My Life as a Poet – Attempts to be a Poet

(Note: Thumbnails displayed along side text are images from the original presentation. Click on a thumbnail to view an enlarged image.)But I want to leave T.S. Eliot on the screen for a little longer because in the end, he turned out to be my great roadblock in my early attempts to be a poet. As you know, he wrote a poetry of surface difficulty that borrowed from Classical mythology and literary history, and when I got to college, and then went on for my master’s degree, I discovered that he and his New Critic followers dominated the literary scene – all my professors talked about was these poets, and this was very discouraging to me, because I couldn’t find my avenue as a poet through T.S. Eliot. I didn’t really know what kind of poetry I wanted to write. All I knew was that I didn’t want to write like Eliot, and I didn’t want to go on imitating the other poets I’d been reading, either.
What I decided to do in the end was to quit poetry entirely and become a short story writer. That’s why there are so many short story manuscripts in my archive, all written in the period right after college. These are a few of them….
Believe it or not, I also wanted to become a cartoonist. Some of my single-panel cartoons had no captions, like this one. I’ll give you a minute with it… (It will help if you’ve ever played Monopoly.)
And now I’ll go to a short series of cartoons with captions, which are a little hard to read in the original versions, but then the captions are more than four decades old. So I’ll read them for you. The politician at the lectern is saying to the crowd, “What is needed is a candidate who is free of special interest politics and party manipulation,” and then you notice there is a very large hand coming up from behind the lectern, into the speaker’s jacket. I see now I should have drawn the head of George W. Bush on this guy.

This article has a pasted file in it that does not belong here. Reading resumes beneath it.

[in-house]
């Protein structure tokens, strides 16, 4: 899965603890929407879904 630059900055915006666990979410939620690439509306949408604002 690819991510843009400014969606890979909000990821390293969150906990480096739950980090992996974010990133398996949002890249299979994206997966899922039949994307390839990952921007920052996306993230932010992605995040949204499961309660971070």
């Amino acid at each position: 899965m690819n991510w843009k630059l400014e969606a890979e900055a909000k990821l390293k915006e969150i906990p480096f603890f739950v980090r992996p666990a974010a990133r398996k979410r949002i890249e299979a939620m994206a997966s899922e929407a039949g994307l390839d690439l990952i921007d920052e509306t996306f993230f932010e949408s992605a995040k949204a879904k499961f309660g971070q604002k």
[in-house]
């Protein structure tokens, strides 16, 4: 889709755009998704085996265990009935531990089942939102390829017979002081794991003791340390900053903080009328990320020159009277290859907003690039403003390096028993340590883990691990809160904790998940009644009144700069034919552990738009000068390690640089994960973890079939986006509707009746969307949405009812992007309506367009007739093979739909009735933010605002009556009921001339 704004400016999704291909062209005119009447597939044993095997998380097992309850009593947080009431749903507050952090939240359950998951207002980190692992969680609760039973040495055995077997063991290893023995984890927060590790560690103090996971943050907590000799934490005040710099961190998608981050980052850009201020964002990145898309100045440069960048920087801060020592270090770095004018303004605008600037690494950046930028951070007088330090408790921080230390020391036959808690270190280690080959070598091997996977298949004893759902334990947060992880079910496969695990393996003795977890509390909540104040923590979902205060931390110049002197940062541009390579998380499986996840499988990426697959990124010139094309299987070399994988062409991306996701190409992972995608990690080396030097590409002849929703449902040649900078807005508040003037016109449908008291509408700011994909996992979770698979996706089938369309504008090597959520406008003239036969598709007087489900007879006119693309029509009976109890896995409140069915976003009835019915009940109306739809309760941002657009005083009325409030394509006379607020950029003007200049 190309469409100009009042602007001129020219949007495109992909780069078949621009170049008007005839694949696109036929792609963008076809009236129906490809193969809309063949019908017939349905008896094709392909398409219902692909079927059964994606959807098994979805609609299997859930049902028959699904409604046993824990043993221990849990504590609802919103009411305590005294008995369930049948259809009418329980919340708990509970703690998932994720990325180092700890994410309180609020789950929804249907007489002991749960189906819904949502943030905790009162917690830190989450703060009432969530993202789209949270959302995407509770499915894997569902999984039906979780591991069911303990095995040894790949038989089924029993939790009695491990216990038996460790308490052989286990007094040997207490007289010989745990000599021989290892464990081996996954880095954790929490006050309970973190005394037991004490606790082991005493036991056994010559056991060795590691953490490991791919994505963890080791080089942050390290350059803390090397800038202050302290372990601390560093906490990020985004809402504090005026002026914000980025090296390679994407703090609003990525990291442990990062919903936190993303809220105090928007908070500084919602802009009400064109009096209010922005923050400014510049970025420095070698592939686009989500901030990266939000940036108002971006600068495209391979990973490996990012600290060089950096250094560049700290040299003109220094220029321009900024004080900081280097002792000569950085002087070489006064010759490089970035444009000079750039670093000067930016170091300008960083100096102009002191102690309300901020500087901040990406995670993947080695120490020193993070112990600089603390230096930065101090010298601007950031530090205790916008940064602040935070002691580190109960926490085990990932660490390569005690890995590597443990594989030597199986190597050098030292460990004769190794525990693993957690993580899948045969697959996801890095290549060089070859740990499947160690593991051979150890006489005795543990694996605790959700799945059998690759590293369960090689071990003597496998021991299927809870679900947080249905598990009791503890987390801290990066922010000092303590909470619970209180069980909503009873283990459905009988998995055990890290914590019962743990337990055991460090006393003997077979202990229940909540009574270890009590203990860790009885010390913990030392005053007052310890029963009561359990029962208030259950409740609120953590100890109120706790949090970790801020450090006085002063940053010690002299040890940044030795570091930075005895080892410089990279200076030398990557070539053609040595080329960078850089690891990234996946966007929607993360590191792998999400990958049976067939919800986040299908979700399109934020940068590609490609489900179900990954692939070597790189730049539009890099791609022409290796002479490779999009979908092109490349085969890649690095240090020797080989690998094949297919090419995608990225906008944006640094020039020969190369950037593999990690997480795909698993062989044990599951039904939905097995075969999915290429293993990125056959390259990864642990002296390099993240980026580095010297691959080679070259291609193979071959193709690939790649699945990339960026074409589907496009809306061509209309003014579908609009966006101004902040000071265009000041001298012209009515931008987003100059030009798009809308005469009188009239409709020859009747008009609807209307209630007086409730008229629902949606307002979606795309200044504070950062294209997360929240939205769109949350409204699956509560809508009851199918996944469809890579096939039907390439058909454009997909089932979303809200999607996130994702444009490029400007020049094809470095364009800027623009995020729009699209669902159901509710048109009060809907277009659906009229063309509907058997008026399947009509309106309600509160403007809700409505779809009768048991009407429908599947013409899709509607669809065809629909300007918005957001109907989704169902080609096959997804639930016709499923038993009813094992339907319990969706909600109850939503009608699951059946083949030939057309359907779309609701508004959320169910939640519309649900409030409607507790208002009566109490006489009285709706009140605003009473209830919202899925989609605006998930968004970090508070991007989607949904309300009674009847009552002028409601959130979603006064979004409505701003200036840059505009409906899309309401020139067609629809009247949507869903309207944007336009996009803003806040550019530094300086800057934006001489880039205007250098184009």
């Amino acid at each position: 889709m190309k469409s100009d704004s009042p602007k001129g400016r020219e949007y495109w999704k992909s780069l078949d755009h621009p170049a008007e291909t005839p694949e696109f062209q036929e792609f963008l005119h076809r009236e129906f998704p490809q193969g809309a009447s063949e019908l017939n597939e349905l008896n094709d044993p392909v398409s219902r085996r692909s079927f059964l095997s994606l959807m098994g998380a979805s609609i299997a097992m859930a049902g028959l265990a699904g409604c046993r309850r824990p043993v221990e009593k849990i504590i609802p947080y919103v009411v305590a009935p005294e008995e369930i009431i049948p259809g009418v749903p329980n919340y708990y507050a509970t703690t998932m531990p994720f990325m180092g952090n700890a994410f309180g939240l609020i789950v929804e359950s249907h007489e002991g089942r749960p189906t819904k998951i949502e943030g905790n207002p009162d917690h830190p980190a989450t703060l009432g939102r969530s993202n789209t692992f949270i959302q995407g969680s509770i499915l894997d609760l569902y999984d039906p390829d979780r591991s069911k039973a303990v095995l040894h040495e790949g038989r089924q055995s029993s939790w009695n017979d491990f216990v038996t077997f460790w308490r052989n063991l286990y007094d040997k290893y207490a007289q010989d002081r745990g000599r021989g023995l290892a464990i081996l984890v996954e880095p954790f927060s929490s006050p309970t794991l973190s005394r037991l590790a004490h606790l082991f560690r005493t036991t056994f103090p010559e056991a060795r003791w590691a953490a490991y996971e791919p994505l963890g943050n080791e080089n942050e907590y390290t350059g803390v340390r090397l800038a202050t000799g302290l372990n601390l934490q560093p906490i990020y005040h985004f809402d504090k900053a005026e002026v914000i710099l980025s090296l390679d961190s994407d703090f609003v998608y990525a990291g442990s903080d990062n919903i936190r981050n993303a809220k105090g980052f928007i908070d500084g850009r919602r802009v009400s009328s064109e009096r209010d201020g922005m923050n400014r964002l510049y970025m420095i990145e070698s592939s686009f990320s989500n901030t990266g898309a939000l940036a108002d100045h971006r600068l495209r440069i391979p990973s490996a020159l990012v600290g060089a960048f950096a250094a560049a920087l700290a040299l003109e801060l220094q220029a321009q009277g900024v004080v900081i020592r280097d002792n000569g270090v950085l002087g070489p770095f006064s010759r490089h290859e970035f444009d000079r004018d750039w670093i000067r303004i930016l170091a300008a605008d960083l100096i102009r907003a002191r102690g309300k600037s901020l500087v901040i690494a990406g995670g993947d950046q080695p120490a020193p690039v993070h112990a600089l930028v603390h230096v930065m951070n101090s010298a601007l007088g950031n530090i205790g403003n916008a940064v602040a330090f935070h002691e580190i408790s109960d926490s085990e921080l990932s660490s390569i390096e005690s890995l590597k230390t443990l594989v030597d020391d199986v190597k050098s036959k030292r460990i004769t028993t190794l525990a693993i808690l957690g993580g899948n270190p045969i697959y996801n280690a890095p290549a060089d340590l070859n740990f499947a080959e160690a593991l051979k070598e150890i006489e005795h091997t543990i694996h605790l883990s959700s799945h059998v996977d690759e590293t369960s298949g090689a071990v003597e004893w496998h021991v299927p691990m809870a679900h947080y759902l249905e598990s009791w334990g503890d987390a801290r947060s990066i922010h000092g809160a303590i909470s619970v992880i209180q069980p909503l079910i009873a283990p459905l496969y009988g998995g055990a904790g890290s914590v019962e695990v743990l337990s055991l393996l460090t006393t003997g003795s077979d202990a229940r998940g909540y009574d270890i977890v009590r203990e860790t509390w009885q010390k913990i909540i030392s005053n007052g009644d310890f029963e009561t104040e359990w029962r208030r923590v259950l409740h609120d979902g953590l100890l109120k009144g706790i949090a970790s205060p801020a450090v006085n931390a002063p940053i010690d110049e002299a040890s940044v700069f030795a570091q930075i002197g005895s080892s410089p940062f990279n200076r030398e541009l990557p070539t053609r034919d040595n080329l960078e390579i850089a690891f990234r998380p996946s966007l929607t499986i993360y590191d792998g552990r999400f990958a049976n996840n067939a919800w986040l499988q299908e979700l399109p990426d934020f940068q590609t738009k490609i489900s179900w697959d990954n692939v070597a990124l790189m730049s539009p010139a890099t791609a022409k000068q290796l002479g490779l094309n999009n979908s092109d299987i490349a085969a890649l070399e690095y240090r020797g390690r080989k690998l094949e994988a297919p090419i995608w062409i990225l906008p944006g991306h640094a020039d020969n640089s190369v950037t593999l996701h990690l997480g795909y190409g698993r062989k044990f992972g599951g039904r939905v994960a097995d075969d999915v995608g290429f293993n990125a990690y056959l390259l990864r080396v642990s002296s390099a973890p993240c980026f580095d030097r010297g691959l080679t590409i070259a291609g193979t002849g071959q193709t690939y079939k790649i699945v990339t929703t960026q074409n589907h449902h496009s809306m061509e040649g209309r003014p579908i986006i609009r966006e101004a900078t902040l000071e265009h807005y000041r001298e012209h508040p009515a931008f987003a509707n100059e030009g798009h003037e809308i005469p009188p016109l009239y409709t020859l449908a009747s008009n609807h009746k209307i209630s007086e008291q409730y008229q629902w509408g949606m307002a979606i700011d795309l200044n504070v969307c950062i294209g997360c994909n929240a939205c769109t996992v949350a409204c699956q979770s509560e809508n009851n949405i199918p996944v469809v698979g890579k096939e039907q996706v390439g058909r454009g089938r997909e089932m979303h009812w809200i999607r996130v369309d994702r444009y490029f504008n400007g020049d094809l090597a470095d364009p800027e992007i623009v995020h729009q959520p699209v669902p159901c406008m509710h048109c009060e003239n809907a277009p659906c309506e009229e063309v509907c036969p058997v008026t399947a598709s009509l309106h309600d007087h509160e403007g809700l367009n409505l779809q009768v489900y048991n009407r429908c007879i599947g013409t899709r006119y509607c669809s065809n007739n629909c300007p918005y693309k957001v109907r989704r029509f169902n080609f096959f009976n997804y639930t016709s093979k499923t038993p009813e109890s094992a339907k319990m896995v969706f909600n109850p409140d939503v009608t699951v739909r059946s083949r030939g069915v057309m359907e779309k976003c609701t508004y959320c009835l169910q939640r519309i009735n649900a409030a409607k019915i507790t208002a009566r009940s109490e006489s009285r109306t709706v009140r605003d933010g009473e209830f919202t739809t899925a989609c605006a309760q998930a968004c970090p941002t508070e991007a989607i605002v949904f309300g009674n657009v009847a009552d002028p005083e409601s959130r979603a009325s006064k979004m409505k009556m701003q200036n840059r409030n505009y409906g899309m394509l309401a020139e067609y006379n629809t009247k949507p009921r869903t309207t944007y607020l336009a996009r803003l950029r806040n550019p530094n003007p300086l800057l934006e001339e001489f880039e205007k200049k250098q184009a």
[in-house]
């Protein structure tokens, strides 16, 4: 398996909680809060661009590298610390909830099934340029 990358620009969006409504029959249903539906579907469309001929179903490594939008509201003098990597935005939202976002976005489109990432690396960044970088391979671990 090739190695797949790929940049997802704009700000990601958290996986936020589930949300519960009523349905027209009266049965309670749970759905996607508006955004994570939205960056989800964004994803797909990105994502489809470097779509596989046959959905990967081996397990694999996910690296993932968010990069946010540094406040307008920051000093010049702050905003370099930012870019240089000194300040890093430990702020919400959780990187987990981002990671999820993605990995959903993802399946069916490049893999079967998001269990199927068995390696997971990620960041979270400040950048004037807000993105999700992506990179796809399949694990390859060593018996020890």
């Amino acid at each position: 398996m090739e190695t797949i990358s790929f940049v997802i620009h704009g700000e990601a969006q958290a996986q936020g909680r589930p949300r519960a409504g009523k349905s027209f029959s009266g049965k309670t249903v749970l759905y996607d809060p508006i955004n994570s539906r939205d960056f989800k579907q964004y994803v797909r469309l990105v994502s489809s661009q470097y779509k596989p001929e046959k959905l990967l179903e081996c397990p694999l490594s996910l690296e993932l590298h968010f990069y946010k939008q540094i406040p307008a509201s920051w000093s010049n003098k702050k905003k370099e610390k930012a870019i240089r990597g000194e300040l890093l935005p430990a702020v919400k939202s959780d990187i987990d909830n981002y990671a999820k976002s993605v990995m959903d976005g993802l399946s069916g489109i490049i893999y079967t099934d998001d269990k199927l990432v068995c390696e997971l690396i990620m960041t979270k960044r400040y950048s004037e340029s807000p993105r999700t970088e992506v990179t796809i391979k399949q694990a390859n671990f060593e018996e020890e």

Some cartoons were about art, a natural theme, I suppose, for a person who wanted to be an artist, and so this drawing  of two women examining a canvas that has nothing at all on it, with the caption, “He seems to have a way of letting you know what he means without really telling you.”
Or this cartoon of an artist at a cocktail party. “Tell me, Mr. Joffscovitz, to what do we owe so unique a vision of man as we find on your canvases?”
Here’s a different subject, from a series I did about cave men and cave women. “Maybe you should ask yourself whether it is making you grow as a person.” There has to be some autobiography in this cartoon, because when I drew it I was a twenty-two year old man between jobs with a family of two step-children, and one child on the way. So there’s my wife Diane in the cave with the newborn.
And here I am, about to meet the world with my spear.
Another cartoon from the period shows Superman at a bar: “Truth, justice and the American way seemed so right for awhile, and then I began to ask myself was I really happy.” Probably this cartoon, too, came out of the conflict I was starting to feel between the great dreams I had for myself, and my life in the real world. To put it another way, Superman’s secret identity in this cartoon was – me!